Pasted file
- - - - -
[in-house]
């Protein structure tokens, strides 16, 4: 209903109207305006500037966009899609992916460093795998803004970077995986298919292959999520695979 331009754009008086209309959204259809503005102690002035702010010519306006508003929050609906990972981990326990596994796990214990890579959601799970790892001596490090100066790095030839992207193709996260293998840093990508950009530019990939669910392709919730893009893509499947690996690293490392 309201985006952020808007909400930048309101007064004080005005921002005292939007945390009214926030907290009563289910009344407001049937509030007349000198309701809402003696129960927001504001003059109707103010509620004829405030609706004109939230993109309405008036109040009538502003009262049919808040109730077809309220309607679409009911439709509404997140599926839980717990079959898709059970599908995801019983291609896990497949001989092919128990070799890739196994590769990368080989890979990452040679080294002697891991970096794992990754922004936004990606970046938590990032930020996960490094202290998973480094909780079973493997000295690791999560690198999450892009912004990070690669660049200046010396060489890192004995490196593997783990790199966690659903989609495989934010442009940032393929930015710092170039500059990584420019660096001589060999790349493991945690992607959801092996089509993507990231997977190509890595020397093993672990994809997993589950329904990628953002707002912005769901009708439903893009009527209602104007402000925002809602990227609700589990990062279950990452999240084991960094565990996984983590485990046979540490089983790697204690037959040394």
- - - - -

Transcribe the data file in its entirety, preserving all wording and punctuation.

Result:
[in-house]
């Protein structure tokens, strides 16, 4: 209903109207305006500037966009899609992916460093795998803004970077995986298919292959999520695979 331009754009008086209309959204259809503005102690002035702010010519306006508003929050609906990972981990326990596994796990214990890579959601799970790892001596490090100066790095030839992207193709996260293998840093990508950009530019990939669910392709919730893009893509499947690996690293490392 309201985006952020808007909400930048309101007064004080005005921002005292939007945390009214926030907290009563289910009344407001049937509030007349000198309701809402003696129960927001504001003059109707103010509620004829405030609706004109939230993109309405008036109040009538502003009262049919808040109730077809309220309607679409009911439709509404997140599926839980717990079959898709059970599908995801019983291609896990497949001989092919128990070799890739196994590769990368080989890979990452040679080294002697891991970096794992990754922004936004990606970046938590990032930020996960490094202290998973480094909780079973493997000295690791999560690198999450892009912004990070690669660049200046010396060489890192004995490196593997783990790199966690659903989609495989934010442009940032393929930015710092170039500059990584420019660096001589060999790349493991945690992607959801092996089509993507990231997977190509890595020397093993672990994809997993589950329904990628953002707002912005769901009708439903893009009527209602104007402000925002809602990227609700589990990062279950990452999240084991960094565990996984983590485990046979540490089983790697204690037959040394």